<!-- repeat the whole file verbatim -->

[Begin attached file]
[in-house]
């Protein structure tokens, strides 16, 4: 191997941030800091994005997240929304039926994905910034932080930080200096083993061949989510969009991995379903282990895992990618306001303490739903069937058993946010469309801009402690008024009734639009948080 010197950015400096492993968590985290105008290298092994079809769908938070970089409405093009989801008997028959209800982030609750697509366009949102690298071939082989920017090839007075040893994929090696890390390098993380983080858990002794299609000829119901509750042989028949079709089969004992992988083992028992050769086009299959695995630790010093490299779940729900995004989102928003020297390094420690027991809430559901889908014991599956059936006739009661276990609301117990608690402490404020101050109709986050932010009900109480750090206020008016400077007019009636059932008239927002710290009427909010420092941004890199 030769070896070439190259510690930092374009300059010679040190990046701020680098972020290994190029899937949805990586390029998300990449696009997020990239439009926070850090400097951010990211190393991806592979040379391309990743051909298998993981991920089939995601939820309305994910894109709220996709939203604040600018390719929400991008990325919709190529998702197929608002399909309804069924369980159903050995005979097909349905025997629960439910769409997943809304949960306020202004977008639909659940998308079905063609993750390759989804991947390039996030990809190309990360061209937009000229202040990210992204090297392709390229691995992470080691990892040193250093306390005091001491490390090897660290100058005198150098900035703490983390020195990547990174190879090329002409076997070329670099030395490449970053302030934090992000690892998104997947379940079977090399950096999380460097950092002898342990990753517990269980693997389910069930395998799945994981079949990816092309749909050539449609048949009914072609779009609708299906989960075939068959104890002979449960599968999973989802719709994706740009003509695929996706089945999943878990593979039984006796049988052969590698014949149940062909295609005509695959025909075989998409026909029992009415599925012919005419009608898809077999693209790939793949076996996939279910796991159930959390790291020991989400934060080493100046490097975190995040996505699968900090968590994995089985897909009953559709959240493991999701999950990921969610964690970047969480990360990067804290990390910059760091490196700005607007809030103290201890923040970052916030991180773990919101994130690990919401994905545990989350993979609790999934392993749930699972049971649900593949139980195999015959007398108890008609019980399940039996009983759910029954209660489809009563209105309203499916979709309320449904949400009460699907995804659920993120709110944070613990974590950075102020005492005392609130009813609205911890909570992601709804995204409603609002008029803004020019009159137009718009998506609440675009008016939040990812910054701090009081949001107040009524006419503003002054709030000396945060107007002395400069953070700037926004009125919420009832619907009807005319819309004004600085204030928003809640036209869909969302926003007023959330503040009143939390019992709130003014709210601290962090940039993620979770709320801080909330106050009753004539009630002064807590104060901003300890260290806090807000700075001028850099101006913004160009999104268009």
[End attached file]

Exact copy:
[in-house]
């Protein structure tokens, strides 16, 4: 191997941030800091994005997240929304039926994905910034932080930080200096083993061949989510969009991995379903282990895992990618306001303490739903069937058993946010469309801009402690008024009734639009948080 010197950015400096492993968590985290105008290298092994079809769908938070970089409405093009989801008997028959209800982030609750697509366009949102690298071939082989920017090839007075040893994929090696890390390098993380983080858990002794299609000829119901509750042989028949079709089969004992992988083992028992050769086009299959695995630790010093490299779940729900995004989102928003020297390094420690027991809430559901889908014991599956059936006739009661276990609301117990608690402490404020101050109709986050932010009900109480750090206020008016400077007019009636059932008239927002710290009427909010420092941004890199 030769070896070439190259510690930092374009300059010679040190990046701020680098972020290994190029899937949805990586390029998300990449696009997020990239439009926070850090400097951010990211190393991806592979040379391309990743051909298998993981991920089939995601939820309305994910894109709220996709939203604040600018390719929400991008990325919709190529998702197929608002399909309804069924369980159903050995005979097909349905025997629960439910769409997943809304949960306020202004977008639909659940998308079905063609993750390759989804991947390039996030990809190309990360061209937009000229202040990210992204090297392709390229691995992470080691990892040193250093306390005091001491490390090897660290100058005198150098900035703490983390020195990547990174190879090329002409076997070329670099030395490449970053302030934090992000690892998104997947379940079977090399950096999380460097950092002898342990990753517990269980693997389910069930395998799945994981079949990816092309749909050539449609048949009914072609779009609708299906989960075939068959104890002979449960599968999973989802719709994706740009003509695929996706089945999943878990593979039984006796049988052969590698014949149940062909295609005509695959025909075989998409026909029992009415599925012919005419009608898809077999693209790939793949076996996939279910796991159930959390790291020991989400934060080493100046490097975190995040996505699968900090968590994995089985897909009953559709959240493991999701999950990921969610964690970047969480990360990067804290990390910059760091490196700005607007809030103290201890923040970052916030991180773990919101994130690990919401994905545990989350993979609790999934392993749930699972049971649900593949139980195999015959007398108890008609019980399940039996009983759910029954209660489809009563209105309203499916979709309320449904949400009460699907995804659920993120709110944070613990974590950075102020005492005392609130009813609205911890909570992601709804995204409603609002008029803004020019009159137009718009998506609440675009008016939040990812910054701090009081949001107040009524006419503003002054709030000396945060107007002395400069953070700037926004009125919420009832619907009807005319819309004004600085204030928003809640036209869909969302926003007023959330503040009143939390019992709130003014709210601290962090940039993620979770709320801080909330106050009753004539009630002064807590104060901003300890260290806090807000700075001028850099101006913004160009999104268009």